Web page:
The end of the super-bug? Probably not.

Some of you may have seen the recent BBC headline, “Scientists make ultra-tough antibiotic” ( ) reporting on a recent paper published in PNAS (“Peripheral modifications of [Ψ[CH2NH]Tpg4]vancomycin with added synergistic mechanisms of action provide durable and potent antibiotics”, published ahead of print May 30, 2017, doi: 10.1073/pnas.1704125114).  In their report, the BBC states that the lead author, Dale Boger, told them, "Doctors could use this modified form of vancomycin without fear of resistance emerging."  Similar gushing reviews appear in the Guardian and the British Medical Journal, amongst many others.  Stop and read that quote again.  Of course, this makes headlines, promising the end of the superbug era, but one wonders whether the author did indeed use these exact words, and, if so, why?

For avoidance of doubt, let’s be clear that the paper is an excellent piece of science, modifying the structure of vancomycin to introduce three synergistic killing mechanisms into a single molecule, specifically designed to address the nature of vancomycin resistance.  The new compound has been tested against vancomycin-resistant enterococci (VRE), which causes difficult wound and bloodstream infections, and for which there are few alternatives.  The new compound has been shown to be 1000x more potent than the parent, and able to kill samples of VRE in the lab and retain nearly full potency after 50 rounds of exposure to the bacterium (my italics).  At this point in time, the new compound has not been tested in an animal model of disease, never mind in a human.

Of course, we’ve heard all of this before.  In 1967, the US Surgeon General is supposed to have declared “it’s time to close the books on infectious diseases”, although this may be an urban myth.  The oxazolidinones (e.g. Linezolid™) were the first new class of antibiotic for over 40 years when they were first approved for use against Gram-positive bacteria in 2000.  Since they were entirely synthetic and therefore bugs had never encountered them before, a number of commentators said that resistance would not develop.  Of course it has, albeit to a so-far minor extent, with isolates of E. faecium, some streptococci and some stapylococci showing both the development of efflux pumps and modification to the 23S ribosomal RNA target.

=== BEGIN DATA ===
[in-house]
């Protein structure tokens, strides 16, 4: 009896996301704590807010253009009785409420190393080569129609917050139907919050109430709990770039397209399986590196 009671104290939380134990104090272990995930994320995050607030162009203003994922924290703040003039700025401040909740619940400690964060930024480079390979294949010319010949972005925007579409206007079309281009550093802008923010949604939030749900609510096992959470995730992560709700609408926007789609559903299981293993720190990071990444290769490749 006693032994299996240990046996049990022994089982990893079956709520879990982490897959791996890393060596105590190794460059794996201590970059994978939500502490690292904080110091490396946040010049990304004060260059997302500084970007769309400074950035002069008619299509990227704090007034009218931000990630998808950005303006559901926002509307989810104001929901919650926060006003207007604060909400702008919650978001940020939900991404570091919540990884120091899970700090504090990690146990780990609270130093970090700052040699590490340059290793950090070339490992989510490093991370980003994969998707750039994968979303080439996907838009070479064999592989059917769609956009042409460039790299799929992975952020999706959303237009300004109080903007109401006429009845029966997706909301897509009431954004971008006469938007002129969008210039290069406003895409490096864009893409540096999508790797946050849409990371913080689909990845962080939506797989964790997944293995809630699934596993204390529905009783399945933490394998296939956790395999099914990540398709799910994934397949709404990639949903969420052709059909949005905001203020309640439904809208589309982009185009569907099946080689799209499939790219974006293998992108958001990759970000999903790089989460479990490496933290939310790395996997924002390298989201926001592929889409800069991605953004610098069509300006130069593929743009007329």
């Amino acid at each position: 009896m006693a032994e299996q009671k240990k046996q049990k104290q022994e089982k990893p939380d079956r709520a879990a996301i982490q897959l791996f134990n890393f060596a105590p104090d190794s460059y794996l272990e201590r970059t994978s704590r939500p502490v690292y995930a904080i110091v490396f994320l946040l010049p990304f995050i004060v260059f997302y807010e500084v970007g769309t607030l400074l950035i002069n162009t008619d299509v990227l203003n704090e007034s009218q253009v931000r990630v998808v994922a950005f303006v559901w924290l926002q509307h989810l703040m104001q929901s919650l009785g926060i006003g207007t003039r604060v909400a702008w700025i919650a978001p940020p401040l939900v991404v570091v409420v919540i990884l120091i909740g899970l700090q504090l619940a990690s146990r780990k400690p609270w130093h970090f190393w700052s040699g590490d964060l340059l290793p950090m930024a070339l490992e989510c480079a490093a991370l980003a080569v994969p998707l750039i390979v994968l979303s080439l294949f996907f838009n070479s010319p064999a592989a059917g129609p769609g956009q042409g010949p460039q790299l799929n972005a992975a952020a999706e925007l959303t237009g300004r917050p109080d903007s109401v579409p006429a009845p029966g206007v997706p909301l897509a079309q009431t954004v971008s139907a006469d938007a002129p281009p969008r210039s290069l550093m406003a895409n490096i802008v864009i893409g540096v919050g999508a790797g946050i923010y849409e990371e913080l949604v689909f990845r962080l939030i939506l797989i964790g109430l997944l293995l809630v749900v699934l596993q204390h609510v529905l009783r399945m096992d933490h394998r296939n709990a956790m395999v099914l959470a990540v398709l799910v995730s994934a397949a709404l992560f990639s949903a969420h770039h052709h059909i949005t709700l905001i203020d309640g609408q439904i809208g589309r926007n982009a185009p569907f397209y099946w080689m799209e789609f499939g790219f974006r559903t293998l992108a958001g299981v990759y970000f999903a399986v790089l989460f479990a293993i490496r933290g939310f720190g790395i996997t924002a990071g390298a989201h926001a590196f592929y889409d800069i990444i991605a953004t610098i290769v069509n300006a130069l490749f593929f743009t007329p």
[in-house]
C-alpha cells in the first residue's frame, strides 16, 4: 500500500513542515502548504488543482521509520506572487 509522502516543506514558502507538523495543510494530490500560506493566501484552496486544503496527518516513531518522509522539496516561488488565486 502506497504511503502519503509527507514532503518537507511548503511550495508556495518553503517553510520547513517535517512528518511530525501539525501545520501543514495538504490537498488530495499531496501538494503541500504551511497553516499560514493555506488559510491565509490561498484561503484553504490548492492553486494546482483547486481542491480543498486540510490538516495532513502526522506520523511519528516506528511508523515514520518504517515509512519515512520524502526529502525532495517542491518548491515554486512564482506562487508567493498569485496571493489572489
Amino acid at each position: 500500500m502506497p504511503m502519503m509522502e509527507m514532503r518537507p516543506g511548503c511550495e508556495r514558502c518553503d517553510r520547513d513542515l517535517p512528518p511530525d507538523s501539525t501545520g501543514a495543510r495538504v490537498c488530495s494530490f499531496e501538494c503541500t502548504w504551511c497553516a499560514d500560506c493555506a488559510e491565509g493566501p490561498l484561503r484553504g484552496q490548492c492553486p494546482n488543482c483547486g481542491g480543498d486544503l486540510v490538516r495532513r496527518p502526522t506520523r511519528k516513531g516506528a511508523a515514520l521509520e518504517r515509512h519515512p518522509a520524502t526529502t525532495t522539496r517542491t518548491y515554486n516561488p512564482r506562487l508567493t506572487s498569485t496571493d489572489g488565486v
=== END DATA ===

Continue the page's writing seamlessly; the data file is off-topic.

Bacteria are survivors.  They’ve been around for a lot longer than these sentient mammals, and they’ll probably still be on the fried Earth when we’re long gone.  Given time, and enough exposure to something that’s trying to kill them, evolutionary pressure will inevitably produce yet another super-bug.  Statements that our new agent is not susceptible to the development of resistance might only lead to chronic over-use again, with every patient with a virus demanding it, and domestic food animals loaded up to the bottom lip with it as ‘growth enhancers’.  Perhaps, we should concentrate more closely not on what the authors say to the media, but on what they actually say in their paper, “Such antibiotics are expected to display durable antimicrobial activity not prone to rapidly acquired clinical resistance”.  That’s more like it.

We need new antibiotics; that is clear, but we also need a sensible worldwide usage strategy.  The best outcome for any single patient with a bacterial infection is to be given as many antibiotics in as large amounts as possible.  The best outcome for society is to do exactly the opposite.  This tragedy of the commons is also at play when parents are considering having their children vaccinated.

The work reported here is a potentially large step forward, providing another, better drug for the antibiotic armamentarium.  But, will resistance to super-new vancomycin ever develop?  History tells us that it will.